Instill Purpose, Establish Initiative


by Dr. Patricia M. McCormack, IHM

Initiative is an inner sense of motivation, being a self- starter, assuming personal responsibility, being energized by a challenge rather than paralyzed by the fear of making a mistake, and taking pleasure in finishing a task.


Initiative is an inner sense of motivation, being a self- starter, assuming personal responsibility, being energized by a challenge rather than paralyzed by the fear of making a mistake, and taking pleasure in finishing a task. The following parent practices cultivate a culture of initiative.

Build a culture of initiative.
Acknowledge the creativity, ingenuity, usefulness, timeliness, or forethought that a child gives to an idea. Remark about the elements of process that are visible in the child’s idea, such as planning, organization, time management, teamwork, distribution of labor in a group project, etc.

Teach initiative through example.
Work side by side on a task with your child, e.g., raking leaves, cleaning dinner dishes, and folding laundry. Then coach the task, decrease active presence, and finally let your child assume full responsibility. Encourage each step with specific feedback. Create “to do” lists and help your child to organize a time schedule. Do not assume responsibility for your child’s tasks.

Make school your child’s responsibility.
Practice the skills needed for your child to assume responsibility for packing her book bag; getting required parent signatures; scheduling tasks; meeting deadlines; bringing lunch, supplies, and projects to school; returning permission slips and school communications on time; and assuming responsibility and accepting the consequences of action and inaction.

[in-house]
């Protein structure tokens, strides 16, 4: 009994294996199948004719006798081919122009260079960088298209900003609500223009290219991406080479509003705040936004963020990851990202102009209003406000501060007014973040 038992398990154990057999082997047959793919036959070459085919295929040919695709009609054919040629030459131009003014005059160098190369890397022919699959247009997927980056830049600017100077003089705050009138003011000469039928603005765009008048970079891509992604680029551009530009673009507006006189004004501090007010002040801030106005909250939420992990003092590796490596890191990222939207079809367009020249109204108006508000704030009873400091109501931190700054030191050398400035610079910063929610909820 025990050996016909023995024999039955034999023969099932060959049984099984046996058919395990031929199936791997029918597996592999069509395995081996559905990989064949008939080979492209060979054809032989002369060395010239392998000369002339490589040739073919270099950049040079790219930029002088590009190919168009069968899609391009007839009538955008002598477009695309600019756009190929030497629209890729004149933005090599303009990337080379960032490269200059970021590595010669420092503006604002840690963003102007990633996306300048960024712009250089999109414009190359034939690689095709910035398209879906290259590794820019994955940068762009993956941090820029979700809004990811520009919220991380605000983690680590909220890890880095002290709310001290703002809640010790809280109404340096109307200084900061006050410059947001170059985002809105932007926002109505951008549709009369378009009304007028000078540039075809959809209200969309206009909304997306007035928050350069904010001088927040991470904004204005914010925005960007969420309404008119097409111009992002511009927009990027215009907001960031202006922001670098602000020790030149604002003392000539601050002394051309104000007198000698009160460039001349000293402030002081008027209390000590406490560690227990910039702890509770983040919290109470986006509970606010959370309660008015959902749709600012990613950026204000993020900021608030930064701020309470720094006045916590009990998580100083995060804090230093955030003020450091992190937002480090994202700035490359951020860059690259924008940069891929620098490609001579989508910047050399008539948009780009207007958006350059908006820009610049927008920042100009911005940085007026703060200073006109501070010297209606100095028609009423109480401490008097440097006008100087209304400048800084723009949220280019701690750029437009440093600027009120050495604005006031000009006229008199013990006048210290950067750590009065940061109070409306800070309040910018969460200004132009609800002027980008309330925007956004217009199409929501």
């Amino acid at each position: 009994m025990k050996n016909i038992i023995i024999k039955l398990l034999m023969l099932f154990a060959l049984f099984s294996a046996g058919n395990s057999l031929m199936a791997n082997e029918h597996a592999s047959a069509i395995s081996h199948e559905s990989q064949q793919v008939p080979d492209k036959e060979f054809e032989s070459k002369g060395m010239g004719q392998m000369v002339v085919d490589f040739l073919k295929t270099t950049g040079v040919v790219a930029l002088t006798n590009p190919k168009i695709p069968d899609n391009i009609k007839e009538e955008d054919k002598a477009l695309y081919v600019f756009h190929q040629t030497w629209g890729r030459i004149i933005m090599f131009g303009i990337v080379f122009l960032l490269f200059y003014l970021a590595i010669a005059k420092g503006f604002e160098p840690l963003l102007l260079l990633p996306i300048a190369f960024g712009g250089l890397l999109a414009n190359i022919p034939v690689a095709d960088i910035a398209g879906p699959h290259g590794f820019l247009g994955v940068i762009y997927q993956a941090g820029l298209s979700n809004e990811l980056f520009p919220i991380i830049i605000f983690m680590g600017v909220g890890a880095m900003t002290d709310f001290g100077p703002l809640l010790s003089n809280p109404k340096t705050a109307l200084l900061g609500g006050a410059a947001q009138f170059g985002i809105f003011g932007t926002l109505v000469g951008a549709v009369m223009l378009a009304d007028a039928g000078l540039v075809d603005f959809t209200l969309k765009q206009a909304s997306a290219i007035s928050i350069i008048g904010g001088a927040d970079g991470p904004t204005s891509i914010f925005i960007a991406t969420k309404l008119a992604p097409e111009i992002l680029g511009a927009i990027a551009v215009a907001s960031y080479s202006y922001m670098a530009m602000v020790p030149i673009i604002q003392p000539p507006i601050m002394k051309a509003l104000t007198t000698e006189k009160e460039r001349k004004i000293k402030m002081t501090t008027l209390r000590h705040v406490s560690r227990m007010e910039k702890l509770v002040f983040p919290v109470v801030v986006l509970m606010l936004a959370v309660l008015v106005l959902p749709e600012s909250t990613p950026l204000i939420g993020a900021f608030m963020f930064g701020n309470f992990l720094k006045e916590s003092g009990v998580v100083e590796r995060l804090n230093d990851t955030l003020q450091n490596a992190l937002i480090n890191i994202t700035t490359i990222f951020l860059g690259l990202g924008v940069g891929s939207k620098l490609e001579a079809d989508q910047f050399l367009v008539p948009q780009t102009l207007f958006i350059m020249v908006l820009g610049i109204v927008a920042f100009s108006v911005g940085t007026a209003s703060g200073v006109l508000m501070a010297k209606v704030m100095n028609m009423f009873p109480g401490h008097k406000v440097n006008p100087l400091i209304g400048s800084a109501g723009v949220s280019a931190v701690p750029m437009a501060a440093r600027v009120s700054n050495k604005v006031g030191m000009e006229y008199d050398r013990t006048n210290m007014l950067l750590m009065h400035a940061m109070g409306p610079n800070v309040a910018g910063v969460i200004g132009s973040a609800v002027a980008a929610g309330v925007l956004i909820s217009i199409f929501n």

Let the encouraging word be overheard.
Let your child overhear you telling another adult how you admire him for starting things without needing to be told. Remark on examples of initiative face to face also.

Cultivate independence and leadership.
Let your child describe ideas for school reports, contests, and projects. Help him plan a timeline. Let the planning and accomplishment be his.

Prepare for report cards.
Explain that you want no surprises on report card day. It is her responsibility to provide ongoing information on school progress via dialogue, presenting graded work, tests, and teacher referrals to be signed or examined. Teach her how to question a teacher in a polite manner. Empower her to seek out a teacher’s help before her grade is affected negatively.

Create boundaries.
Model the practice: “You are responsible for getting your work done, but allow time for us to help if you need help.” If your child does not complete or hand in an assignment, allow him to accept the consequence the teacher determines. Do not write excuse notes for work not completed. Avoid the temptation to rescue your child from the unpleasant but natural consequences of irresponsibility. Do not assume the role of personal secretary.

Let mistakes be “teachable moments.”
Give children the freedom to be calculated risk-takers, to make mistakes, and the bear the consequences of their choices. Unless a choice is morally or mortally harmful, let experience be the best teacher.


Source: Today’s Catholic Teacher, November/December 2015
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